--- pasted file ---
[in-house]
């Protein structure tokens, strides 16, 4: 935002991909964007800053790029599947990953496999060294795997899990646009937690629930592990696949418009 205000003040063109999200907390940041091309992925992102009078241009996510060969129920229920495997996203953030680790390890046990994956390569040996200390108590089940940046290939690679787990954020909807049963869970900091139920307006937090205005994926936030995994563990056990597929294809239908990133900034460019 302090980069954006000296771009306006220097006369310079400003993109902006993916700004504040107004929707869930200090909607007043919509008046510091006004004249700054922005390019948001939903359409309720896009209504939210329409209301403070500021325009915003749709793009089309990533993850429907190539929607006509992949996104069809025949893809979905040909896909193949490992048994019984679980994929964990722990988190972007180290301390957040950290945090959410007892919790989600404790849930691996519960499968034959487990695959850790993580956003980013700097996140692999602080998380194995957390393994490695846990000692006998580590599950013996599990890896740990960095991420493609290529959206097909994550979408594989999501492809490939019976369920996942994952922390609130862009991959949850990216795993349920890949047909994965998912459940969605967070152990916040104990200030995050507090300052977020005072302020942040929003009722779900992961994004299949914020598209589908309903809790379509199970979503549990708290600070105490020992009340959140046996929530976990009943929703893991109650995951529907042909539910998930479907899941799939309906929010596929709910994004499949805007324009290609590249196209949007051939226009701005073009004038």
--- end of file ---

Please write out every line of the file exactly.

[in-house]
């Protein structure tokens, strides 16, 4: 935002991909964007800053790029599947990953496999060294795997899990646009937690629930592990696949418009 205000003040063109999200907390940041091309992925992102009078241009996510060969129920229920495997996203953030680790390890046990994956390569040996200390108590089940940046290939690679787990954020909807049963869970900091139920307006937090205005994926936030995994563990056990597929294809239908990133900034460019 302090980069954006000296771009306006220097006369310079400003993109902006993916700004504040107004929707869930200090909607007043919509008046510091006004004249700054922005390019948001939903359409309720896009209504939210329409209301403070500021325009915003749709793009089309990533993850429907190539929607006509992949996104069809025949893809979905040909896909193949490992048994019984679980994929964990722990988190972007180290301390957040950290945090959410007892919790989600404790849930691996519960499968034959487990695959850790993580956003980013700097996140692999602080998380194995957390393994490695846990000692006998580590599950013996599990890896740990960095991420493609290529959206097909994550979408594989999501492809490939019976369920996942994952922390609130862009991959949850990216795993349920890949047909994965998912459940969605967070152990916040104990200030995050507090300052977020005072302020942040929003009722779900992961994004299949914020598209589908309903809790379509199970979503549990708290600070105490020992009340959140046996929530976990009943929703893991109650995951529907042909539910998930479907899941799939309906929010596929709910994004499949805007324009290609590249196209949007051939226009701005073009004038």